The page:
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April is the fourth month of the year in the Julian and Gregorian calendars, and one of four months with a length of 30 days.

April (Listeni/ˈprəl/ AY-prəl) is commonly associated with the season of spring in the Northern hemisphere and autumn in the Southern hemisphere, where it is the seasonal equivalent to October in the Northern hemisphere and vice versa.

April starts on the same day of the week as July in all years, and January in leap years. April ends on the same day of the week as December every year.

April was the second month of the Roman calendar, before January and February were added by King Numa Pompilius about 700 BC. It became the fourth month of the calendar year (the year when twelve months are displayed in order) during the time of the decemvirs about 450 BC, when it also was given 29 days. The derivation of the name (Latin Aprilis) is uncertain. The traditional etymology is from the Latin aperire, "to open," in allusion to its being the season when trees and flowers begin to "open," which is supported by comparison with the modern Greek use of ἁνοιξις (anoixis) (opening) for spring. Since some of the Roman months were named in honor of divinities, and as April was sacred to the goddess Venus, the Festum Veneris et Fortunae Virilis being held on the first day, it has been suggested that Aprilis was originally her month Aphrilis, from her equivalent Greek goddess name Aphrodite (Aphros), or from the Etruscan name Apru. Jacob Grimm suggests the name of a hypothetical god or hero, Aper or Aprus.[1]

The Anglo-Saxons called April Oster-monath or Eostur-monath. The Venerable Bede says in The Reckoning of Time that this month Eostur is the root of the word Easter. He further states that the month was named after a goddess Eostre whose feast was in that month. St George's day is the twenty-third of the month; and St Mark's Eve, with its superstition that the ghosts of those who are doomed to die within the year will be seen to pass into the church, falls on the twenty-fourth. In China the symbolic ploughing of the earth by the emperor and princes of the blood took place in their third month, which frequently corresponds to April[citation needed]. The Finns called (and still call) this month huhtikuu, or 'Burnwood Month', when the wood for beat and burn clearing of farmland was felled.[2] In Slovene, the most established traditional name is mali traven, meaning the month when plants start growing. It was first written in 1466 in the Škofja Loka manuscript.[3] The Turkish word Mart is given after the name of Mars the god.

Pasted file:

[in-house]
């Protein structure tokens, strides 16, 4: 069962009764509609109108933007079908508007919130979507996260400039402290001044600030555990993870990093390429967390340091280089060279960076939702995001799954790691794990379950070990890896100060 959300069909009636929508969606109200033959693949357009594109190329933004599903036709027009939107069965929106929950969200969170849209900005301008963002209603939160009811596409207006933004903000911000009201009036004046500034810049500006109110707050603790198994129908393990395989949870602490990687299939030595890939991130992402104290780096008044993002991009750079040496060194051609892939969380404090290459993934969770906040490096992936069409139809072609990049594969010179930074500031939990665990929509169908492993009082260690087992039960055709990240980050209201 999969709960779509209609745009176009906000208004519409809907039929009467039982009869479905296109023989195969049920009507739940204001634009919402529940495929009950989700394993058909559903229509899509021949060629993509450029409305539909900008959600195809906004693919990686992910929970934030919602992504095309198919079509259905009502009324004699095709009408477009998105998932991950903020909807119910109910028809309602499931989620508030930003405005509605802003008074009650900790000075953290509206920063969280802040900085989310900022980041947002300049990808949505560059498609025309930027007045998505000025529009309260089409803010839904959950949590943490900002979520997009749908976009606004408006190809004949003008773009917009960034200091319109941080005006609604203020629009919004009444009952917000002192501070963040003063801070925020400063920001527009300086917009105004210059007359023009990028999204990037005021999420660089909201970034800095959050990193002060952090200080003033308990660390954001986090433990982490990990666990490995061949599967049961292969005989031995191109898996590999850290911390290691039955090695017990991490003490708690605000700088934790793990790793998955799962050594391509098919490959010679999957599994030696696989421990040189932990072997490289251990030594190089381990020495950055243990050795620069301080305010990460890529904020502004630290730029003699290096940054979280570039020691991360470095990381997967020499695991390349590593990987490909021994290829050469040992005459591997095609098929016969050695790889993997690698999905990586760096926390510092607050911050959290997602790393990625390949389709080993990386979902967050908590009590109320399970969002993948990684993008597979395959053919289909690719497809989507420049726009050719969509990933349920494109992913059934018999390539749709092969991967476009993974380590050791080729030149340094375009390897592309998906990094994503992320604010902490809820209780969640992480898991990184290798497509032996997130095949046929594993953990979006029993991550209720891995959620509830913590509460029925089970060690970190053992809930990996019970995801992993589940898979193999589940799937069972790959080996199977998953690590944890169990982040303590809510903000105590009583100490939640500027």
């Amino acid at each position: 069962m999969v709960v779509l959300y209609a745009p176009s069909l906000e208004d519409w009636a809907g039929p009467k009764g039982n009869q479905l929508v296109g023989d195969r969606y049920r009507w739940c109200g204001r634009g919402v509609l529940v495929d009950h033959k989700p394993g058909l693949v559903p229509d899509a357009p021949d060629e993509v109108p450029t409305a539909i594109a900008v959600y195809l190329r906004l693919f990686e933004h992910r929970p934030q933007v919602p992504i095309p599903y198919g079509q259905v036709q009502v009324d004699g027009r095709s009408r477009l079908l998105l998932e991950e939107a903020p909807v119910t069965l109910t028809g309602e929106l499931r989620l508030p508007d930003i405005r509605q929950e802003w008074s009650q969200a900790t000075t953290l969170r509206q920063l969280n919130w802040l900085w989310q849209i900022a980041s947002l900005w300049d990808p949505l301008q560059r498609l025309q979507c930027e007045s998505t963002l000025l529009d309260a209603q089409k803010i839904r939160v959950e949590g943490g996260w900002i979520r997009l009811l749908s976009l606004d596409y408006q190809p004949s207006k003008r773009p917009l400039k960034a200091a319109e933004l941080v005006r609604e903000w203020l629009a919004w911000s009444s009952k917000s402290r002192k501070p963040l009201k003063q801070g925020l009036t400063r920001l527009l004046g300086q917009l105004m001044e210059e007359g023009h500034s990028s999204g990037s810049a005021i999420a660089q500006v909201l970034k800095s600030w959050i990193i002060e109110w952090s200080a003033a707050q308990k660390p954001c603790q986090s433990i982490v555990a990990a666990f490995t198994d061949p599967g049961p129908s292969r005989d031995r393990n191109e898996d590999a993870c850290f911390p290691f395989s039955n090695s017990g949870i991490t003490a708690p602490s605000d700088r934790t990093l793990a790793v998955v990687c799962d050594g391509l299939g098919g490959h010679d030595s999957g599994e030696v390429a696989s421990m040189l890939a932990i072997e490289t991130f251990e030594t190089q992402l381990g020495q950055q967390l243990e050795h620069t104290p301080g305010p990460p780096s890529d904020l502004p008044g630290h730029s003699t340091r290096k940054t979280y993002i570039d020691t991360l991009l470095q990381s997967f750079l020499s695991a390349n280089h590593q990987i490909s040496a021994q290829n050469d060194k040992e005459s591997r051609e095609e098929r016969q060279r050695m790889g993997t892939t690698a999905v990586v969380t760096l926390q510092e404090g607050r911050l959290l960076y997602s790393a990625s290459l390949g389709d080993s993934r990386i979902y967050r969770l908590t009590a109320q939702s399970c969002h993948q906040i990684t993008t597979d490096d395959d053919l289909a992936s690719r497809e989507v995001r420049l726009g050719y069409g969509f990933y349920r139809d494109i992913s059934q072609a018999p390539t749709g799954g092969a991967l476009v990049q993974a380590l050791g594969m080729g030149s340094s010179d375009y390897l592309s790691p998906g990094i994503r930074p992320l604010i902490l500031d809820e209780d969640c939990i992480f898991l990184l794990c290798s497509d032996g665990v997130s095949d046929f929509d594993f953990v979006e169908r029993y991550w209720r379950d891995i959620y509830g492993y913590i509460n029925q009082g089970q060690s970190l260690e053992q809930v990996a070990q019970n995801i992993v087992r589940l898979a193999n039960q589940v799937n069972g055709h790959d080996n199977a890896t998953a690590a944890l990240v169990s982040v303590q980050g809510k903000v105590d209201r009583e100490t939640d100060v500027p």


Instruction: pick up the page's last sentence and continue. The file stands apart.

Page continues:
The "Days of April" (journées d'avril) is a name appropriated in French history to a series of insurrections at Lyons, Paris and elsewhere, against the government of Louis Philippe in 1834, which led to violent repressive measures, and to a famous trial known as the procès d'avril.[2]

The birthstone of April is the diamond, and the birth flower is typically listed as either the Daisy or the Sweet Pea.[4]


April holidays and events

Buddha's Birthday is celebrated in April (here is pictured the Tian Tan Buddha in Hong Kong)

April symbols

See also


  1. ^ Jacob Grim Geschichte der deutschen Sprache. Cap. "Monate"
  2. ^ a b Chisholm 1911.
  3. ^ "[The Calendar of Events and Other Information of the Municipality of Dobrova–Polhov Gradec]" (in Slovene) Koledar prireditev v letu 2007 in druge informacije občine Dobrova–Polhov Gradec. Municipality of Dobrova-Polhov Gradec. 2006. ISSN C505-5857. http://www.dobrova-polhovgradec.si/doc/priponke/koledar%20prir%2007%20zadnji.pdf. 
  4. ^ Kipfer, Barbara Ann (1997) The Order of Things. New York: Random House
  5. ^ "International Trombone Week April 1-15, 2012". International Trombone Assosiation. http://www.ita-web.org/itw/. Retrieved 27 March 2012. 
  6. ^ "National Healthcare Decisions Day". http://www.nhdd.org/about/. Retrieved March 5, 2012. 
  7. ^ SHGresources.com

External links